See also: purgé and пурге

EnglishEdit

 
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EtymologyEdit

From Middle English purgen, from Old French purgier, from Latin pūrgō (I make pure, I cleanse), from pūrus (clean, pure) + agō (I make, I do).

PronunciationEdit

NounEdit

purge (plural purges)

  1. An act of purging.
  2. (medicine) An evacuation of the bowels or a vomiting.
  3. A cleansing of pipes.
  4. A forcible removal of people, for example, from political activity.
    Stalin liked to ensure that his purges were not reversible.
  5. That which purges; especially, a medicine that evacuates the intestines; a cathartic.
    • 1722, John Arbuthnot, Mr. Maitland’s account of inoculating the small-pox
      he prescribes a Purge or a Vomit


Derived termsEdit

Related termsEdit

TranslationsEdit

VerbEdit

purge (third-person singular simple present purges, present participle purging, simple past and past participle purged)

  1. (transitive) To clean thoroughly; to cleanse; to rid of impurities.
  2. (transitive, religion) to free from sin, guilt, or the burden or responsibility of misdeeds
  3. (transitive) To remove by cleansing; to wash away.
  4. (transitive, intransitive, medicine) To void or evacuate (the bowels or the stomach); to defecate or vomit.
  5. (transitive, medicine) To cause someone to purge, operate on (somebody) as or with a cathartic or emetic, or in a similar manner.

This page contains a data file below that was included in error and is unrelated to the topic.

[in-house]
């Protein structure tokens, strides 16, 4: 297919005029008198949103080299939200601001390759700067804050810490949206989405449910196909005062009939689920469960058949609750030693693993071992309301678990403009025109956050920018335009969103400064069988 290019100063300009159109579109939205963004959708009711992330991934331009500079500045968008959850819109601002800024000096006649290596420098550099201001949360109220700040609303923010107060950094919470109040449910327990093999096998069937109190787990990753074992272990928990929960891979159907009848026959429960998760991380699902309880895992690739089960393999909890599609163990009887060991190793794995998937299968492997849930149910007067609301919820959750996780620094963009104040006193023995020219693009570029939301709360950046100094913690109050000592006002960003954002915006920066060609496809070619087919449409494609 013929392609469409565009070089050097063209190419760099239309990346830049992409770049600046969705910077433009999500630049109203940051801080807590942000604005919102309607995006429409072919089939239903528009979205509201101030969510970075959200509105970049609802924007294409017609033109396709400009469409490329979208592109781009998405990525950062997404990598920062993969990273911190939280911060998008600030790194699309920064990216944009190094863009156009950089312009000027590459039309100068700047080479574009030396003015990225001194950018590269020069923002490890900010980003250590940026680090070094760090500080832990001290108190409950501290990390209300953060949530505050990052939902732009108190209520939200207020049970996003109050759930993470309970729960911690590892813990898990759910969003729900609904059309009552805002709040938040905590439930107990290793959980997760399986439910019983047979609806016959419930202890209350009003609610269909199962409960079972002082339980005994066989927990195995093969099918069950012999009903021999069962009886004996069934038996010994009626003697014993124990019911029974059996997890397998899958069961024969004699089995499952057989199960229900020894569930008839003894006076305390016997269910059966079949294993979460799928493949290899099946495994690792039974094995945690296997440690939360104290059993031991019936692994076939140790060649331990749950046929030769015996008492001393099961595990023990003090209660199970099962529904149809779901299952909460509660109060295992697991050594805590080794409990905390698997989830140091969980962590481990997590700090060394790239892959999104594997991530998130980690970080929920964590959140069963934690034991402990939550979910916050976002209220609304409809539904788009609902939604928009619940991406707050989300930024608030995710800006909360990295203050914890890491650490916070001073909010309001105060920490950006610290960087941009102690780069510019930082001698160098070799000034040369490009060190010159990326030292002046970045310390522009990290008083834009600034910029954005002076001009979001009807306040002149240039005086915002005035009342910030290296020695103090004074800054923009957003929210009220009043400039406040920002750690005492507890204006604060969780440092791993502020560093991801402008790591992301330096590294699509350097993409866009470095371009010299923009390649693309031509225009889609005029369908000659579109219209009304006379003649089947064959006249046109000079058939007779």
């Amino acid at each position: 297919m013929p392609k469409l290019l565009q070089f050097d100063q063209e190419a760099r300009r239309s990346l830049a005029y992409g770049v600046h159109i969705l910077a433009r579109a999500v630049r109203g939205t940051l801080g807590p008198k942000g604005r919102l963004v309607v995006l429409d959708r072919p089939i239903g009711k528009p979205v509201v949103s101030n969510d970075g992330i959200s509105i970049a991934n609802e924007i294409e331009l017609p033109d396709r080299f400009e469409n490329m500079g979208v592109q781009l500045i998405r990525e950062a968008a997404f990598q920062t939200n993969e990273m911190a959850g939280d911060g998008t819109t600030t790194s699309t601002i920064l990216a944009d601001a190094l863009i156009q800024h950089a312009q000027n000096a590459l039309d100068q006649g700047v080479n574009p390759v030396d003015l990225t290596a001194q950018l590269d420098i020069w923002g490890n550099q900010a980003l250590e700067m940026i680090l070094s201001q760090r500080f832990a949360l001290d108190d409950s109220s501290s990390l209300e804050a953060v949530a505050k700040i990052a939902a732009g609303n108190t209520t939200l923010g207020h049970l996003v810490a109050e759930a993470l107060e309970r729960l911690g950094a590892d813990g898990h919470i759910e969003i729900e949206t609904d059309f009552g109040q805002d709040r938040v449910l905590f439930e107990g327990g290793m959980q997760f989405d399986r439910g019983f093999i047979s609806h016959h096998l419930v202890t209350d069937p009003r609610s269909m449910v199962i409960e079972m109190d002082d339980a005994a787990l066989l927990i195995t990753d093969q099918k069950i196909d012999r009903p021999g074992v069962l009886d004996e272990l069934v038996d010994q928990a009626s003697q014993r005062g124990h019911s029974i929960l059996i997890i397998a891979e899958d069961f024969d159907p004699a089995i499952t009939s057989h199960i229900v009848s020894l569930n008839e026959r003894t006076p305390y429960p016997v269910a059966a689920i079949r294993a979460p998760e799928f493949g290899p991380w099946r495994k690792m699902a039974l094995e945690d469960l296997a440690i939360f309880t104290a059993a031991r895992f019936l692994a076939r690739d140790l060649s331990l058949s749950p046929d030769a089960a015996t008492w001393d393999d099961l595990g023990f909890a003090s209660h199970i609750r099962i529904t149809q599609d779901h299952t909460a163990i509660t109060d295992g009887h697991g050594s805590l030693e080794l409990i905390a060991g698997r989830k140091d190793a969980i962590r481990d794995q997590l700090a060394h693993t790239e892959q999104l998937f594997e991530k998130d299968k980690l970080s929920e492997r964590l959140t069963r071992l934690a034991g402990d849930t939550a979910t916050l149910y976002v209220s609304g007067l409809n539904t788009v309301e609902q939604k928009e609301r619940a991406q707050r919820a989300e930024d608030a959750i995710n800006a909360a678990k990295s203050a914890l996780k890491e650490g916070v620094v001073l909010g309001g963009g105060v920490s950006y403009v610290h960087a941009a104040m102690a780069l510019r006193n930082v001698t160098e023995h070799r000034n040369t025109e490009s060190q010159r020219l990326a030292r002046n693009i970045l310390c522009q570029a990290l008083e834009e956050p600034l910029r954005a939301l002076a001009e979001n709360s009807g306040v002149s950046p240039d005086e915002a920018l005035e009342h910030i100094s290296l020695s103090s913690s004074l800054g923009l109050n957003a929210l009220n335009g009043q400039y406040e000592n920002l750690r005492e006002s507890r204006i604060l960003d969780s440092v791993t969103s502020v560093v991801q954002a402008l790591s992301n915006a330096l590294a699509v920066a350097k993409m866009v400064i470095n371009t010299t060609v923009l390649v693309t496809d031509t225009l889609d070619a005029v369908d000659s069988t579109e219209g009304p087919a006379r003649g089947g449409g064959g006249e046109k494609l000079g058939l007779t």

• 1979, Octavia Butler, Kindred:
      "What did they die of?" I asked.
      "Fevers. The doctor came and bled them and purged them, but they still died."
      "He bled and purged babies?"
      "They were two and three. He said it would break the fever. And it did. But they ... they died anyway."
  6. (transitive, of a person) To forcibly remove, e.g., from political activity.
    Deng Xiaoping was purged twice during the Cultural Revolution, but managed to return to power after Mao's death.
  7. (transitive, of an organization, by extension) To forcibly remove people from.
    Cromwell had Colonel Pride purge Parliament of royalists who opposed Charles I's execution.
  8. (transitive, law) to clear of a charge, suspicion, or imputation
  9. (transitive) To clarify; to clear the dregs from (liquor).
  10. (intransitive) To become pure, as by clarification.
  11. (intransitive) To have or produce frequent evacuations from the intestines, as by means of a cathartic.
  12. (transitive) To trim, dress, or prune.

TranslationsEdit

The translations below need to be checked and inserted above into the appropriate translation tables, removing any numbers. Numbers do not necessarily match those in definitions. See instructions at Wiktionary:Entry layout § Translations.

AnagramsEdit


FrenchEdit

PronunciationEdit

NounEdit

purge m (plural purges)

  1. purge

VerbEdit

purge

  1. first-person singular present indicative of purger
  2. third-person singular present indicative of purger
  3. first-person singular present subjunctive of purger
  4. third-person singular present subjunctive of purger
  5. second-person singular imperative of purger

Further readingEdit


Middle EnglishEdit

VerbEdit

purge

  1. Alternative form of purgen

NormanEdit

EtymologyEdit

(This etymology is missing or incomplete. Please add to it, or discuss it at the Etymology scriptorium.)

NounEdit

purge f (plural purges)

  1. (Jersey) purgative